Tag Archives: Kevin Robertson

Owning a Player: Fantex and the Arian Foster IPO

November 23, 2013

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By Kevin Robertson – Thompson Rivers University 3L JD Student

A vast number of people grow up dreaming about becoming professional athletes but few ever reach that level.Instead they are relegated to playing sports recreationally, cheering on their team, and participating in a fantasy league.In a fantasy league a person acts as a combination of owner, general manager, and coach in an effort to run their team better then their opponent.While pride may be one the line, oftentimes there is also money up for grabs.

In American football, due to the constant injuries and changing focus of teams (say from running to passing, or vice versa) it is often necessary for a person to add or drop players based on how a person believes they will perform in future games.In a sense, a person is stating their belief over how the player will perform in the future.Simply put, if a person believes that a player will do well then they will play them.Alternatively, if the person believes that the player will not do well then they will not use them. 

In this way, a fantasy football league is similar to how a person plays the stock market.Buy the stocks that you think are going to perform well and sell the stocks that you believe are going to do poorly.When you consider the dedication that people put into researching their choices the parallels become even more apparent.

However, things are about to change.Fantex is launching a new program whereby for $10 a person can buy a percentage of a player’s future earnings. The first player to sign on with Fantex for this program is NFL Texans running back Arian Foster.In exchange for giving Fantex a 20% share of his future football earnings he will receive $10 million USD.Fantex will then take the 20% share and divide it into one million shares, which will then be sold to investors through an Initial Public Offering (IPO).

As with all things of this nature, someone is going to lose money.It’s possible that Foster will go on to have a healthy career and thus earn those who own his stock a healthy profit but it is also possible that he gets injured in his next game and never plays again.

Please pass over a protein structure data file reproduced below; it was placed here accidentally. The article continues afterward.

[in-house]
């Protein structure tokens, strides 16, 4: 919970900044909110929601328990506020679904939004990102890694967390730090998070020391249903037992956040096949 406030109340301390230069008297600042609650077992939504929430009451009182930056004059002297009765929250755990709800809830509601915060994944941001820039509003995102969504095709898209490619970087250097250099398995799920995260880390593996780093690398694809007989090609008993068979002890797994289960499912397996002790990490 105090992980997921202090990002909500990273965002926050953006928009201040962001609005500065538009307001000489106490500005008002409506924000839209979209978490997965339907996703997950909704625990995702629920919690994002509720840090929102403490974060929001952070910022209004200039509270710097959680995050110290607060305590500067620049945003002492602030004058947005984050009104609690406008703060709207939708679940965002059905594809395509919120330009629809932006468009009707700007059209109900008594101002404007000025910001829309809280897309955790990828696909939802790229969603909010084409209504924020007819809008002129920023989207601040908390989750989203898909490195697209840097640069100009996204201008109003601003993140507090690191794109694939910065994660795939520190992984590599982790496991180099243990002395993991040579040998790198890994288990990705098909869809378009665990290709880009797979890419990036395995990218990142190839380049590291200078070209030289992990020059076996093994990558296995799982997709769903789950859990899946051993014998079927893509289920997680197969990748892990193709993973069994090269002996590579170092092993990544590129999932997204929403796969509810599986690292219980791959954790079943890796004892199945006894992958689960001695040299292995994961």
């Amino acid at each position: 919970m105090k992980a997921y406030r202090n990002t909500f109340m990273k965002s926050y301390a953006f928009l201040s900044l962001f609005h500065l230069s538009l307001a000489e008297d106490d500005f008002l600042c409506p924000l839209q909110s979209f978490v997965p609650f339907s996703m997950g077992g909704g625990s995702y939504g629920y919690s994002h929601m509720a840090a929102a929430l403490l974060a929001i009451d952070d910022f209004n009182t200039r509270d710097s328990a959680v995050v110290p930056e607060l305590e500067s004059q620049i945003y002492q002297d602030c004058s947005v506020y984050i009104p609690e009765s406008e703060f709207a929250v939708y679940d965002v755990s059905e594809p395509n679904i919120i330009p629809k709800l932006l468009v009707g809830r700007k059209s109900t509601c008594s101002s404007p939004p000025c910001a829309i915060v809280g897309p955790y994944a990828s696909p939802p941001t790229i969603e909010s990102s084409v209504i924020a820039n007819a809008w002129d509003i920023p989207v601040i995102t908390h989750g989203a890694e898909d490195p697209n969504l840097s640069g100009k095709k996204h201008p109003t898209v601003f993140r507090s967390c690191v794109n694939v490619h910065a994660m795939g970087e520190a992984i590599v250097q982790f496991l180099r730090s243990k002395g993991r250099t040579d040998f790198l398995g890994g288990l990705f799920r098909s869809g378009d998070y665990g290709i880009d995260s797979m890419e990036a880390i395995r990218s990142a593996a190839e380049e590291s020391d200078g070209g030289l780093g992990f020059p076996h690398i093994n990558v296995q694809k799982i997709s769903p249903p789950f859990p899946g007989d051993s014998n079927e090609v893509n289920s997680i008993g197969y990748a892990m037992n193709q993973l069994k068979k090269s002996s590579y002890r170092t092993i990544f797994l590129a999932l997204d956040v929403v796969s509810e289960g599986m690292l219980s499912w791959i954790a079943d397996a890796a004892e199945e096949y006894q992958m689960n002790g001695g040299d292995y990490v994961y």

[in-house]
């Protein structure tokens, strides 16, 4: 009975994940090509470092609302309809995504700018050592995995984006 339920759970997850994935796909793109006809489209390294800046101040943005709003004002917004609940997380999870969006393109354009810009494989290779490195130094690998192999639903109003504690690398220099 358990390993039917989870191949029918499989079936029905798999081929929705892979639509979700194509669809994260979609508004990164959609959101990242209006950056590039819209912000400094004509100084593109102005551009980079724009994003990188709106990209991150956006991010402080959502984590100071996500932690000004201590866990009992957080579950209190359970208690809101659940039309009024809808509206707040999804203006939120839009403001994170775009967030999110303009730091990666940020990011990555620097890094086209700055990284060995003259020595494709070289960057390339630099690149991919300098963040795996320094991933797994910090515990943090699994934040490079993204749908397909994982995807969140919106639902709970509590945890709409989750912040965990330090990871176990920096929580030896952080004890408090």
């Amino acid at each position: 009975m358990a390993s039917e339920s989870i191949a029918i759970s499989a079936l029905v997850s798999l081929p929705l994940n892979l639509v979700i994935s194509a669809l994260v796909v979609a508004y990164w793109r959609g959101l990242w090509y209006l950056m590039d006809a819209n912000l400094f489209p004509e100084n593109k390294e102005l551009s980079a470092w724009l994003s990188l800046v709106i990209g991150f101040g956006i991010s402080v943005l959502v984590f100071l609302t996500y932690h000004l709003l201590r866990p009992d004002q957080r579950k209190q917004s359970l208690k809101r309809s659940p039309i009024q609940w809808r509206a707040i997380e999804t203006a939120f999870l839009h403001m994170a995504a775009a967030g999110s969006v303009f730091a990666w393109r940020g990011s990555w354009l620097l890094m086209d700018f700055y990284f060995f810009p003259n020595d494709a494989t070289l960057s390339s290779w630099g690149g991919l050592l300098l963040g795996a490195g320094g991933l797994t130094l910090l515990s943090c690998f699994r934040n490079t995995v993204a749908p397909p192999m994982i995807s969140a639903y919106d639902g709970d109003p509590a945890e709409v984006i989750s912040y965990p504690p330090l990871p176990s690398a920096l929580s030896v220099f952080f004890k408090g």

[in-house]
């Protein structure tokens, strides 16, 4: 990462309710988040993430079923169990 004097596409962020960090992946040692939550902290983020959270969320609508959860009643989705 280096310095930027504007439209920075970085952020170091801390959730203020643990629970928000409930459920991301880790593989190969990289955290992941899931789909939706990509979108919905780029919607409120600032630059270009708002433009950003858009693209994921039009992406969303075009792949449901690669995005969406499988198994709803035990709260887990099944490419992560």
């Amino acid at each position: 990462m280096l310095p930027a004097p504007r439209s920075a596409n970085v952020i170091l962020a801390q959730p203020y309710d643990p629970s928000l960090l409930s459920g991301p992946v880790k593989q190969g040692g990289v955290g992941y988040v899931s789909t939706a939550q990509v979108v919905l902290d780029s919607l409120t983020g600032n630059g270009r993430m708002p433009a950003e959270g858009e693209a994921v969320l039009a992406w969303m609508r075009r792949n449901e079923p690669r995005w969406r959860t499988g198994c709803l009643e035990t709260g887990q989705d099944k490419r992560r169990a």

What is fascinating and will be a huge point of contention in the future is that the contract does not only include his NFL salary but also includes any related fields.In defining related fields the prospectus for the stock gives a few examples such as broadcasting and coaching.That being said, there are a lot of things that could fall into the grey area and possibly result in disputes.If Foster opened a sports bar, which was named after him, could that be considered a related field?What about if he was selling autographs?

As well, there are a couple of other things that could pose problems in the future.The contract does not expire so Foster will be giving 20% of football related income to Fantex for the rest of his life.While the freedom of people to enter into contracts on their own volition is well established, the shear length of the contract will likely bring up concerns.One issues is that Foster has in effect “sold his soul to the devil” for a one time monetary payment.The contract only ends if he pays back the full amount plus a penalty.He cannot get out of the contract without Fantex’s agreement.In this way, if he retires within 2 years of signing the contract for any reason other than injury, illness or medical condition Fantex can unilaterally cancel the contract and demand repayment of $10.5 million USD.

In Foster’s case his contract might only be for 20% of his future income but what would happen if it were for more?Say 50% or 100%?There is something morally wrong for a society that has moved past slavery to then allow a person to become indebted to another for life.

It is unclear whether college players will sign up with Fantex.While the NCAA has been adamant that they are not interested in paying the players for their services, it would be hard for a lot of the players to turn down a lump sum payment even if the terms were not favorable in the long run.

In fact, it would be possible for a college player to game the system in a certain situation.Taking Foster’s contract as an example, a college athlete could get a lump sum payment and then pay it back (along with the penalty) with a signing bonus if they make it into the league and get a large contract.A strategy such as this would be very smart if the player knew that they had an even larger endorsement deal coming in the near future.Once again, legally this would be a grey area in that Fantex is registering each player under the Securities and Exchange Commission, which has strict rules governing insider trading.As well, with college players there may be issues due to them being minors.

Like many things in sports, the IPO into Arian Foster will garner a lot of money for some people, even if it isn’t in the best interest of the game or society.